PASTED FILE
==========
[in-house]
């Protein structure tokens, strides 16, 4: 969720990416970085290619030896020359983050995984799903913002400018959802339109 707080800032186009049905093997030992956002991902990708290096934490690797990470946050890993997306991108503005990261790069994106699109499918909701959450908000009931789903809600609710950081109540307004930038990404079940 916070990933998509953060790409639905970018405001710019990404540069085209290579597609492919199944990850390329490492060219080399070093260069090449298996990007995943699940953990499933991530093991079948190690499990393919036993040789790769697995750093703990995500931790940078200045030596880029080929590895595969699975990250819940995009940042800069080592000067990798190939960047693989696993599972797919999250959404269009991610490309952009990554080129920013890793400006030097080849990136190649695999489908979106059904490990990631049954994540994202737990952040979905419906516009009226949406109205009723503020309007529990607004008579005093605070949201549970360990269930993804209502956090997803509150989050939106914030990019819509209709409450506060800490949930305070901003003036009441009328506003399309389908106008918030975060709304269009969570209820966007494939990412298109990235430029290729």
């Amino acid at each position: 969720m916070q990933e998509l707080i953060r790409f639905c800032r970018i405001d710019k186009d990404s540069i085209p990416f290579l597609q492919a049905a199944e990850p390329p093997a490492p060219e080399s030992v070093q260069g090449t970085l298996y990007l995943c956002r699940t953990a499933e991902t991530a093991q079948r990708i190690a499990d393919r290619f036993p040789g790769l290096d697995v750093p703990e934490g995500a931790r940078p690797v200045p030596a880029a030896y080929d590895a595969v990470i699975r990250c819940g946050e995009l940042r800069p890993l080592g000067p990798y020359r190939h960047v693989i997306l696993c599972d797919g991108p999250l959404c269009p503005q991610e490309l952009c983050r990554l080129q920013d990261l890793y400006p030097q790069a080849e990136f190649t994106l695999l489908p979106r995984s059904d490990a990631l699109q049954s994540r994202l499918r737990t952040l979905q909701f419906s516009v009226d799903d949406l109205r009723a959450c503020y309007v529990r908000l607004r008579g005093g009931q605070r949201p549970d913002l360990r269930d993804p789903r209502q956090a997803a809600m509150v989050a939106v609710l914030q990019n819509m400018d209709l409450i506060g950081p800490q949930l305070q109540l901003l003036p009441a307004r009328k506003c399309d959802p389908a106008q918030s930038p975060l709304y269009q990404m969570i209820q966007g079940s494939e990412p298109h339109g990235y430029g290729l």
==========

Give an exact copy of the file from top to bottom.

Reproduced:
[in-house]
């Protein structure tokens, strides 16, 4: 969720990416970085290619030896020359983050995984799903913002400018959802339109 707080800032186009049905093997030992956002991902990708290096934490690797990470946050890993997306991108503005990261790069994106699109499918909701959450908000009931789903809600609710950081109540307004930038990404079940 916070990933998509953060790409639905970018405001710019990404540069085209290579597609492919199944990850390329490492060219080399070093260069090449298996990007995943699940953990499933991530093991079948190690499990393919036993040789790769697995750093703990995500931790940078200045030596880029080929590895595969699975990250819940995009940042800069080592000067990798190939960047693989696993599972797919999250959404269009991610490309952009990554080129920013890793400006030097080849990136190649695999489908979106059904490990990631049954994540994202737990952040979905419906516009009226949406109205009723503020309007529990607004008579005093605070949201549970360990269930993804209502956090997803509150989050939106914030990019819509209709409450506060800490949930305070901003003036009441009328506003399309389908106008918030975060709304269009969570209820966007494939990412298109990235430029290729």
């Amino acid at each position: 969720m916070q990933e998509l707080i953060r790409f639905c800032r970018i405001d710019k186009d990404s540069i085209p990416f290579l597609q492919a049905a199944e990850p390329p093997a490492p060219e080399s030992v070093q260069g090449t970085l298996y990007l995943c956002r699940t953990a499933e991902t991530a093991q079948r990708i190690a499990d393919r290619f036993p040789g790769l290096d697995v750093p703990e934490g995500a931790r940078p690797v200045p030596a880029a030896y080929d590895a595969v990470i699975r990250c819940g946050e995009l940042r800069p890993l080592g000067p990798y020359r190939h960047v693989i997306l696993c599972d797919g991108p999250l959404c269009p503005q991610e490309l952009c983050r990554l080129q920013d990261l890793y400006p030097q790069a080849e990136f190649t994106l695999l489908p979106r995984s059904d490990a990631l699109q049954s994540r994202l499918r737990t952040l979905q909701f419906s516009v009226d799903d949406l109205r009723a959450c503020y309007v529990r908000l607004r008579g005093g009931q605070r949201p549970d913002l360990r269930d993804p789903r209502q956090a997803a809600m509150v989050a939106v609710l914030q990019n819509m400018d209709l409450i506060g950081p800490q949930l305070q109540l901003l003036p009441a307004r009328k506003c399309d959802p389908a106008q918030s930038p975060l709304y269009q990404m969570i209820q966007g079940s494939e990412p298109h339109g990235y430029g290729l």